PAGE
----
Thank you, I'm glad you found the post to be relatable. All the best to you, Jenn
Anne B.
says:
August, 17 2014 at 7:40 pm
Chris Curry.... You have said it all for me ! I totally agree with where you're coming from. It's a tough , rough , fight ! So so difficult & others and their attitudes make it that much more difficult!!! :((
Jenny Guest
says:
August, 17 2014 at 5:48 am
Thank you for your post. Your description of a glass wall expresses perfectly how I have felt with my depression. I have found isolating myself to be the way I cope, and then just waiting to begin to get a bit better again xxxx
Jennifer Tazzi
says:
August, 14 2014 at 1:30 am
Joe,

That is such interesting imagery and I can certainly relate. Thank you for sharing your experience and wisdom. All the best, Jenn
Jennifer Tazzi
says:
August, 14 2014 at 1:27 am
Maria,

I'm sorry that you've been battling depression for at least the last two months. I hope that you find the help and the tools that you need on your journey. When I'm depressed, my brain often tells me that I should have a better handle, as you mentioned, on the depression. But I've realized that this is my brain being hard on me and that I need to be gentle with myself during a difficult time. Of course, this is easier said than done, at times, but I try. I'm in my mid-thirties and I was diagnosed with (bipolar) depression about 10 years ago. I try to keep learning and growing on this journey. All the best, Jenn
Jennifer Tazzi
says:
August, 14 2014 at 1:21 am
Patsy,

I'm glad you've decided to stay on the meds. If I feel weak about being on meds, I remind myself that my brain and body chemistry need the medication, just like any other illness. I'm also glad that HealthyPlace and your faith are helping you. All the best, Jenn
Jennifer Tazzi
says:
August, 14 2014 at 1:17 am
Chris,

Thank you for your honesty. I am familiar with the feeling of uselessness when I am feeling down and it is a difficult way to feel, to say the least. And at times I feel communication can be difficult even under the best of circumstances, never mind when we are feeling down. All the best to you, Jenn
Jennifer Tazzi
says:
August, 14 2014 at 1:13 am
Mary Lynn, thank you for sharing about yourself and your son. I'm glad you found the post helpful. And thank you for looking to get depression "out of the closet" too. All the best to you, Jenn
joe
says:
August, 13 2014 at 8:08 am
A little over a year ago I disappeared from life. (was actually a missing person for about 30 days) During my "escape" I kept a journal every day and found that I would often refer to "the wall" that was keeping me, at times, from even wanting to move. I used the term "the wall" as if it were a real entity that had some grudge against me and would not be happy until I lost my life. I certainly understand your reference and appreciate knowing that others feel as I have. One day at a time. Thanks.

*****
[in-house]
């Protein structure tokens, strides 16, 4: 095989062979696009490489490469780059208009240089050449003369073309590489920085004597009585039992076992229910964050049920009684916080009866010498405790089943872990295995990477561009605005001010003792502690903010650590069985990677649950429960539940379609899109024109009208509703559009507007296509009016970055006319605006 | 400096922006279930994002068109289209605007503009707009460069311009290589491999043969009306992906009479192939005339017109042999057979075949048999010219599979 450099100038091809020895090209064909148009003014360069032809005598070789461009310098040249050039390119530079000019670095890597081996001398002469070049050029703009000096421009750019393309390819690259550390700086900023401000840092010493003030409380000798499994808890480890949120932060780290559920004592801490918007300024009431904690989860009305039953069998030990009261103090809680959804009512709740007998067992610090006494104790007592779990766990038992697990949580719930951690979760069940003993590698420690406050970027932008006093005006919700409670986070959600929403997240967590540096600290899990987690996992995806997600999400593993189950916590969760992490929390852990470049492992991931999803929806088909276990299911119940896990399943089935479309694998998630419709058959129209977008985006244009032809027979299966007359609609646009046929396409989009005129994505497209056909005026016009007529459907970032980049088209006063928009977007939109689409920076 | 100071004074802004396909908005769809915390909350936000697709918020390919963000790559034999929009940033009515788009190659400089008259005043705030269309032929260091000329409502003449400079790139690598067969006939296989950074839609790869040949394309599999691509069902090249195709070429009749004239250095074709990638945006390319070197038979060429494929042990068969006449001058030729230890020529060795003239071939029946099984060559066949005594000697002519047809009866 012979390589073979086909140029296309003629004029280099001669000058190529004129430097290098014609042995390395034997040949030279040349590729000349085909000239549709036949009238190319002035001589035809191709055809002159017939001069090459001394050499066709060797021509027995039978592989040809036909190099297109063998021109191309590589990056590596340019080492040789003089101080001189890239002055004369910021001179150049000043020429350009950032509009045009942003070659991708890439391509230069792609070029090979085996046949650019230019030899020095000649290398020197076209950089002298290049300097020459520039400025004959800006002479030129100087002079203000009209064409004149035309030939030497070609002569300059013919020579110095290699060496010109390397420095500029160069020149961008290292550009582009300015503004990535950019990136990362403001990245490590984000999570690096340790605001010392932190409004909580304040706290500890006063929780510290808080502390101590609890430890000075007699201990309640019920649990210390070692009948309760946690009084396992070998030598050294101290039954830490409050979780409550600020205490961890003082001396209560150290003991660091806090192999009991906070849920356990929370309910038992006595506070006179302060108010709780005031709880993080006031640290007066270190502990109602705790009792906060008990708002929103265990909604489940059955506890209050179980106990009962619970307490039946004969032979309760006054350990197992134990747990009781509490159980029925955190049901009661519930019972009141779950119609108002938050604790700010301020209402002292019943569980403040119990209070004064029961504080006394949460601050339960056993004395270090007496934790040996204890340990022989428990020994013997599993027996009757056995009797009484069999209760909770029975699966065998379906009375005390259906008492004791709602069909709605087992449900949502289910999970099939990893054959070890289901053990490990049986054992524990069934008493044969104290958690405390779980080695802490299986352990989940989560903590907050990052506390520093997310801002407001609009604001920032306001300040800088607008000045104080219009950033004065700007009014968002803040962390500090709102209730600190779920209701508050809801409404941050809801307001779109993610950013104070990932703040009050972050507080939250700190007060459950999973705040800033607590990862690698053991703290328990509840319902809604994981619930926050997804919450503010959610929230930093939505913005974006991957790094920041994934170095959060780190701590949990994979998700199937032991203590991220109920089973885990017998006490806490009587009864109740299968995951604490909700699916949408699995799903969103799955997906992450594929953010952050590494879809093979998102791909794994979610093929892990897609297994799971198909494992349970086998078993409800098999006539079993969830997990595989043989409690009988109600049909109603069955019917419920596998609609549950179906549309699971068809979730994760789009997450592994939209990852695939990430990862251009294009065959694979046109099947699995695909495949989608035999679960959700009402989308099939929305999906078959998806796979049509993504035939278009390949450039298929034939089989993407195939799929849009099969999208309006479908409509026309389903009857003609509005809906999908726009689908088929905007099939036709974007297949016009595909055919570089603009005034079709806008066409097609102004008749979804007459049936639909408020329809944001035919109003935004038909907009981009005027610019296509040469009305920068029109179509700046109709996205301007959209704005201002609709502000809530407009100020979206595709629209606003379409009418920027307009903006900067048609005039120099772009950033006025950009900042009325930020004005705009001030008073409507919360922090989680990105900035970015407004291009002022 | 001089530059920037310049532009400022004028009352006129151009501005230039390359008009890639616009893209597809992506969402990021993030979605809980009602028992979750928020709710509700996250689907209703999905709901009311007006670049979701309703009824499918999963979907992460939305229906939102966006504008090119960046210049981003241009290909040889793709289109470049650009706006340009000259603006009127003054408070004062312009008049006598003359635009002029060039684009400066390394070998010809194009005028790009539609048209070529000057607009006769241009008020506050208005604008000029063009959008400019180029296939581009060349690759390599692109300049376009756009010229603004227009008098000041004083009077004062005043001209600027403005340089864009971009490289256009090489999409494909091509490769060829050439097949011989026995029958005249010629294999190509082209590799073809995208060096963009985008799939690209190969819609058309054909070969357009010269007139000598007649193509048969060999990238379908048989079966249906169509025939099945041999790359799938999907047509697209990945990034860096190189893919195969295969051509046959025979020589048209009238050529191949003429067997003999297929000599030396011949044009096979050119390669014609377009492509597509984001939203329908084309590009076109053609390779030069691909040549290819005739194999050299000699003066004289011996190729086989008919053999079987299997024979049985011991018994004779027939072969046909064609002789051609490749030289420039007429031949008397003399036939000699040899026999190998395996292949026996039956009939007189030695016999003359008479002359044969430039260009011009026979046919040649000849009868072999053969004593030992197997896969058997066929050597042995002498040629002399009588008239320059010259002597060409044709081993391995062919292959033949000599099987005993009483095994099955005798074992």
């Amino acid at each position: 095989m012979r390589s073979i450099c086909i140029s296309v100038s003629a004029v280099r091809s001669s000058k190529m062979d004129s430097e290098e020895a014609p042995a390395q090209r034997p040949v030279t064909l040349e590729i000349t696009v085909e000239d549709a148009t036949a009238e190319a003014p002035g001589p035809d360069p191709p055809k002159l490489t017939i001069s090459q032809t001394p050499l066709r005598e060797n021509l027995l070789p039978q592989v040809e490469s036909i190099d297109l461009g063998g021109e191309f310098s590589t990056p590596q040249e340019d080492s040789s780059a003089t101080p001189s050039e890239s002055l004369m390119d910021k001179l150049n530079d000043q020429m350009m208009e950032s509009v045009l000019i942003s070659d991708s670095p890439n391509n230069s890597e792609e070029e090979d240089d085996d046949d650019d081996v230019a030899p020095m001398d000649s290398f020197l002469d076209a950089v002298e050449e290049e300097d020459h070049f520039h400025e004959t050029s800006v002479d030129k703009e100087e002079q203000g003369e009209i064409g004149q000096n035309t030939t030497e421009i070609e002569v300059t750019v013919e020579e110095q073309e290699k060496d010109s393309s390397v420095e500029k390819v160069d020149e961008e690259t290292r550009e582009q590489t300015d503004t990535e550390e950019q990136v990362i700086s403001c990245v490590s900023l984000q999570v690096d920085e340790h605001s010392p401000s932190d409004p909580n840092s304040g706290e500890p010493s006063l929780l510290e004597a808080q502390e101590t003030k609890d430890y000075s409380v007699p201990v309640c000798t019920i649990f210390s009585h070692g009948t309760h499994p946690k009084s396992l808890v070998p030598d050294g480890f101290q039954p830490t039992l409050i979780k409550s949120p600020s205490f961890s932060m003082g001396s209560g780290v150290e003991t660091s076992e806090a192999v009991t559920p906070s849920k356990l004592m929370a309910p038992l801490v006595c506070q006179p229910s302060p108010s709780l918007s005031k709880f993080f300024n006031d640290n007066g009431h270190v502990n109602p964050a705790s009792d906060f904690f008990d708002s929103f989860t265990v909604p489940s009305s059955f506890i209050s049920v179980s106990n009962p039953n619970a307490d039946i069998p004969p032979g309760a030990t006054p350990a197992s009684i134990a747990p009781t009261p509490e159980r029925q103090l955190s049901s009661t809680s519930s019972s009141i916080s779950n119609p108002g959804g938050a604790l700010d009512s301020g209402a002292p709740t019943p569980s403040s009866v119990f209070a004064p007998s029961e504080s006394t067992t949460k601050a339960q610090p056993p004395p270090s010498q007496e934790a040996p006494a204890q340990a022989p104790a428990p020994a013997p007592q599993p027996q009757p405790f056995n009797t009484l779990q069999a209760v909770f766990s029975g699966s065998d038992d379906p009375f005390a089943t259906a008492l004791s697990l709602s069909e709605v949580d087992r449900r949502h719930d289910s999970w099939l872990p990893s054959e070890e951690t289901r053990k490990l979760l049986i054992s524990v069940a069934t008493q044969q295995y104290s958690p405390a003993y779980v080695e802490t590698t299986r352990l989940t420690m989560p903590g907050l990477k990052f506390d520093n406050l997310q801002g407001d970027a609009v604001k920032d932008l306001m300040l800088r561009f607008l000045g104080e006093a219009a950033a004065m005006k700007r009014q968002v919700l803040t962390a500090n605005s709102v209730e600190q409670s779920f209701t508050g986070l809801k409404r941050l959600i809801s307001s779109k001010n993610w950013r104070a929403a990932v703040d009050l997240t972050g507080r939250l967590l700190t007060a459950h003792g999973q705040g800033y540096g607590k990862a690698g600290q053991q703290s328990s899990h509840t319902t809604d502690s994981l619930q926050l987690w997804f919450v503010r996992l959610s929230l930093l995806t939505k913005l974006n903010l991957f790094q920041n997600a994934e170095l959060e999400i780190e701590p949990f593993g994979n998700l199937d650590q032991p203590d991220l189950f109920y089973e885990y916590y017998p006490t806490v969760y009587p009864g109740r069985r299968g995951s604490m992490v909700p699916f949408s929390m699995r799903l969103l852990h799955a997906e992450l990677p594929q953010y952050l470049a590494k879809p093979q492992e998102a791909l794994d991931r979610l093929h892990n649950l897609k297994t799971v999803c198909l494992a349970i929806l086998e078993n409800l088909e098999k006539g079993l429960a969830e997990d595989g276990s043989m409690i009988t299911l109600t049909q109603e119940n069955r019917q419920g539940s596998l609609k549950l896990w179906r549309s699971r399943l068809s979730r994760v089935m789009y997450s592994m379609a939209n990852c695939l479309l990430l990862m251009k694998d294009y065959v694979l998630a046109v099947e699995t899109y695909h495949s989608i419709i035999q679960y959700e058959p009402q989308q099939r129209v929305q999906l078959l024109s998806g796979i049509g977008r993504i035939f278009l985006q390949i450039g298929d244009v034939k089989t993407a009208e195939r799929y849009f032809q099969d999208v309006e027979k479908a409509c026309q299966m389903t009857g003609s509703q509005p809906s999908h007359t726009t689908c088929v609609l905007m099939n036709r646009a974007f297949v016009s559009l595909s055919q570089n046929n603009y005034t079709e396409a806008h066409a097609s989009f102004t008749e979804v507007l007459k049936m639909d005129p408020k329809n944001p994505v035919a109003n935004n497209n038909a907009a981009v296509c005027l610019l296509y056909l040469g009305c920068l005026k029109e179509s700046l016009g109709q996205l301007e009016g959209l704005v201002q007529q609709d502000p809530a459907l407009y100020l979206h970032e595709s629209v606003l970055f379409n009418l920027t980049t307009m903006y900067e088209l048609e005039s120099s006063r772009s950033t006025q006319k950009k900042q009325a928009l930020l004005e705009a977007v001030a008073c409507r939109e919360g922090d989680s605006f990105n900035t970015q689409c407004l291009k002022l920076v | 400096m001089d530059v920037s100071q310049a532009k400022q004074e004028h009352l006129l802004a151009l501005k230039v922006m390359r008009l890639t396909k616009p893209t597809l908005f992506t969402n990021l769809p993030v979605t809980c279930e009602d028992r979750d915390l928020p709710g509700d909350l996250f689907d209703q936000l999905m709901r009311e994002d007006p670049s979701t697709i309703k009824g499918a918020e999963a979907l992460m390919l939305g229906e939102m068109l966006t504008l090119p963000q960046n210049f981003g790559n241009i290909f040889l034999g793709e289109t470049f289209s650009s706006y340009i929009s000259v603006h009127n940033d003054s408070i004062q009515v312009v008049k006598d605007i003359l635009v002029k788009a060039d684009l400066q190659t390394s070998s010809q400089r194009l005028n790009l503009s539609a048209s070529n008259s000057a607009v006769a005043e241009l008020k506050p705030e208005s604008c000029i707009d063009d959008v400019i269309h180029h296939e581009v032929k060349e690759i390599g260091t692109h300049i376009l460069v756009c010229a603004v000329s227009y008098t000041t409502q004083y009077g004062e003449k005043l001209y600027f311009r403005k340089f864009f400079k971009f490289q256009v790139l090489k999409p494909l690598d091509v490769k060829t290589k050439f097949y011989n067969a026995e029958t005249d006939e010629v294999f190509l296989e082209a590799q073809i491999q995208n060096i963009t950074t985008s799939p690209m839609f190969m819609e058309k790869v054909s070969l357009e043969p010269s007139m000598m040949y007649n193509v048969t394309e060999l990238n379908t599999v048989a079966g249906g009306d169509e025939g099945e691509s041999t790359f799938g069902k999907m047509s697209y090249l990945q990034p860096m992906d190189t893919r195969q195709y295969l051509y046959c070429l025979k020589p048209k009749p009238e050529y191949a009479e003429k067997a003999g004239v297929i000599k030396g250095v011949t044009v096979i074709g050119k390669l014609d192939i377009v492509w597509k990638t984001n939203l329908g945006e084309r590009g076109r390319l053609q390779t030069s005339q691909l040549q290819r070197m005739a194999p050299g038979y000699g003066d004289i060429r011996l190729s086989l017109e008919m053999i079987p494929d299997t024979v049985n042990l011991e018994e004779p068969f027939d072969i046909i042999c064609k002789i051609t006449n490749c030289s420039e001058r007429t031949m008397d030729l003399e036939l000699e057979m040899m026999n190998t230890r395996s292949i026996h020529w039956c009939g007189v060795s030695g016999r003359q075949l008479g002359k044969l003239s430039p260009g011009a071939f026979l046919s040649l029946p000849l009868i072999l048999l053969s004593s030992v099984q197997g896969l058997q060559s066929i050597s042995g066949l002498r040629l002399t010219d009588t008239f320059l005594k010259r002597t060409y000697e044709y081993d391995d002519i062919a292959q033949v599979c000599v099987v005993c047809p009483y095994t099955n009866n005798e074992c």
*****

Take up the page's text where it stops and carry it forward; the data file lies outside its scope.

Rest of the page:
Maria
says:
August, 13 2014 at 4:40 am
Thank you for your post. I have been fighting depression for at least the last two months. You look young in your picture. I'm a senior and it seems like I should have some handle on this, but here I am again.
Patsy Collins
says:
August, 12 2014 at 2:14 pm
I thank you so much for your web-site HealthyPlace, it has been a blessing to me as I am on Medication for Clinical Depression and cluster panic attacks. I keep trying to get off the Meds. but can't. It makes me feel like a weak person because I cannot function without my meds. I will continue to take them and do my best not to feel weak. Your site has helped me a lot. God is first in my life also .
Chris Curry
says:
August, 12 2014 at 11:09 am
When I isolate, not on purpose if feel safer. I feel useless and that anything I might say is not important to anyone. I have no communication skills. I did at one time, but people can be so mean I just don't want to open myself the the abuse of others. If you are alone you just have to deal with what you feel, and not think what others say mean things or just ignore you are true. The glass wall is my protection, my shield. Thank you
Mary Lynn Mura
says:
August, 12 2014 at 5:06 am
Jennifer-Thank you for this forum where depression is discussed openly. I, too, would prefer to isolate at my lowest times. I have an agreement with my closest friends and my doctor to be honest with them when I am hiding under the covers. Your post was a really good reminder to me because my son was newly diagnosed Bi-polar. (Breaks my heart) He is on track with meds but I will be sure to review with him what you shared above, especially in light of the Robin Williams news yesterday. Thank you for helping to get depression "out of the closet." My hope is to do more myself along that line in the near future. -Mary Lynn

Leave a reply